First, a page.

2017: LSU 27, Auburn 23. In fairness to Malzahn’s and Chip Lindsey’s offense, its performance Saturday wasn’t like the start-to-finish failures* on the rest of this list. If not for the punting unit’s meltdown on DJ Chark’s 75-yard touchdown return, the 23 first-half points scored by the offense could — quite possibly would — have been enough to earn the victory.
But, of course, the game’s not 30 minutes long, and Auburn’s second-half offense — and special teams — didn’t just fail to score points. Starting with third-and-1 at midfield early in the fourth quarter, the Tigers:
- rushed for no gain;
- gutlessly chose to punt over taking advantage of its best field position of the half, the latest evidence Malzahn has been quietly replaced by an inept doppelganger;
- punted for 27 yards;
- after taking over on their own 3-yard line, rushed on first down for the 17th consecutive time (losing a yard) despite knowing a three-and-out would all-but-guarantee an LSU field-goal attempt;
- went three-and-out;
- watched LSU take over at the Auburn 45 and kick the eventual game-winning field goal.
No, the Auburn defense didn’t help itself during this sequence by giving up a field-flipping 29-yard completion on third-and-15. But that only emphasizes how little margin for error this kind of offense (and special teams) provides; when they play the way they played in the second half, a single defensive mistake becomes catastrophic.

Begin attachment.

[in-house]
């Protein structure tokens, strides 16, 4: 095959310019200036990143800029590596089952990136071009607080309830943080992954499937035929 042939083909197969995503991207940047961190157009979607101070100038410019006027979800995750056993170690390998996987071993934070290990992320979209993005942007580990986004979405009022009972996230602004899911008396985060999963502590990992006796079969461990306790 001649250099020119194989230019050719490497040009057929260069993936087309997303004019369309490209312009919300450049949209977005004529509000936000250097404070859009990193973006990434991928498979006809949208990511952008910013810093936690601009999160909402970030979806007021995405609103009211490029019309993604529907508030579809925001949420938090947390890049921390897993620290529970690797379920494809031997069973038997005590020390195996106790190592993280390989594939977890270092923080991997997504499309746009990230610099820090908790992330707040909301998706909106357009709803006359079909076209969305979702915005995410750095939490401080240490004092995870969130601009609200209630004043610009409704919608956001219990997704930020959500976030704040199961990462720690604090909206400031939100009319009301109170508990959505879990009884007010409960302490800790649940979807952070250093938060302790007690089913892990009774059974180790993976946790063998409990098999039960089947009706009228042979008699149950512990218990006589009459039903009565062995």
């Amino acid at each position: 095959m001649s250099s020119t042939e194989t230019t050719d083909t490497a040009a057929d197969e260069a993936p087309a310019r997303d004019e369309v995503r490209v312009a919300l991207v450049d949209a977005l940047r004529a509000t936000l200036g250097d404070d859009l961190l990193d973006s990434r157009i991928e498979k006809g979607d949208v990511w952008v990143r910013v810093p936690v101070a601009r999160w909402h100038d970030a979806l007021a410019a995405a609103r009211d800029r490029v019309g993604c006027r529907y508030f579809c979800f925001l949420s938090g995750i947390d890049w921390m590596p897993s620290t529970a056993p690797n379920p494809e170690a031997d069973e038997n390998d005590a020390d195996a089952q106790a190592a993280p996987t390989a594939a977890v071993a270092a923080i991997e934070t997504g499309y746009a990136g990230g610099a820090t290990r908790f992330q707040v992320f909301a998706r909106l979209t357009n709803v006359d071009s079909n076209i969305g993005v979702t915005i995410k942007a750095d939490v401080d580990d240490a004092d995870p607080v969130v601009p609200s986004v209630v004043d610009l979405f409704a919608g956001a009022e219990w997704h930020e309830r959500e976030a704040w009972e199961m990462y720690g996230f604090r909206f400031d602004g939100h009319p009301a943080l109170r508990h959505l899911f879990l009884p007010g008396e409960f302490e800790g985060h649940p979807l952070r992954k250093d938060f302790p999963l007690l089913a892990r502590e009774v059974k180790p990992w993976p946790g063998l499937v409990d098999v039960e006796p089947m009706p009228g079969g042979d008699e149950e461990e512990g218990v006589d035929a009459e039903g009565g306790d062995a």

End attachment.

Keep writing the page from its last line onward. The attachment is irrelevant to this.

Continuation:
And unlike the other meltdowns on Malzahn’s offensive watch over the last three seasons, there were no mitigating factors at play Saturday. Jarrett Stidham wasn’t a redshirt freshman quarterback making his first career start. He wasn’t Jeremy Johnson coming off the bench. He wasn’t battling a serious shoulder injury. He wasn’t facing Clemson’s defense on the road. (Even including Auburn’s first-half success, it gained less per play vs. LSU than either Mississippi State, Florida or Troy.) Kerryon Johnson gave Auburn a healthy option at tailback. With a nine-point lead and its defense playing well, Auburn’s playbook wasn’t constrained by the score.
Casey Dunn’s injury didn’t help, but otherwise every element Malzahn could reasonably want was in place for his offense to win the game. The second half represented what should have been the culmination of the last three seasons of post-Nick Marshall trial-and-error, the perfect chance for the Auburn offense to finally put the failures of 2015, 2016 and early this season behind them.
It did not. So it becomes fair to ask: when will it? If Malzahn is still incapable of preventing these collapses in the games that matter most to Auburn fans, what evidence is there he’ll prevent another one at his next opportunity? Why should Auburn fans continue to believe anything will change?
Unlike against Mississippi State two seasons ago, Georgia last November, or even Clemson six games ago, there’s no clear answer to that question. Until Malzahn provides one,** the failure Saturday will stand alone as the most damaging of his Auburn tenure.
*Or, more accurately, start-of-the-second-quarter-to-finish failures.
**No, he cannot do so against Arkansas, and probably not against Texas A&M.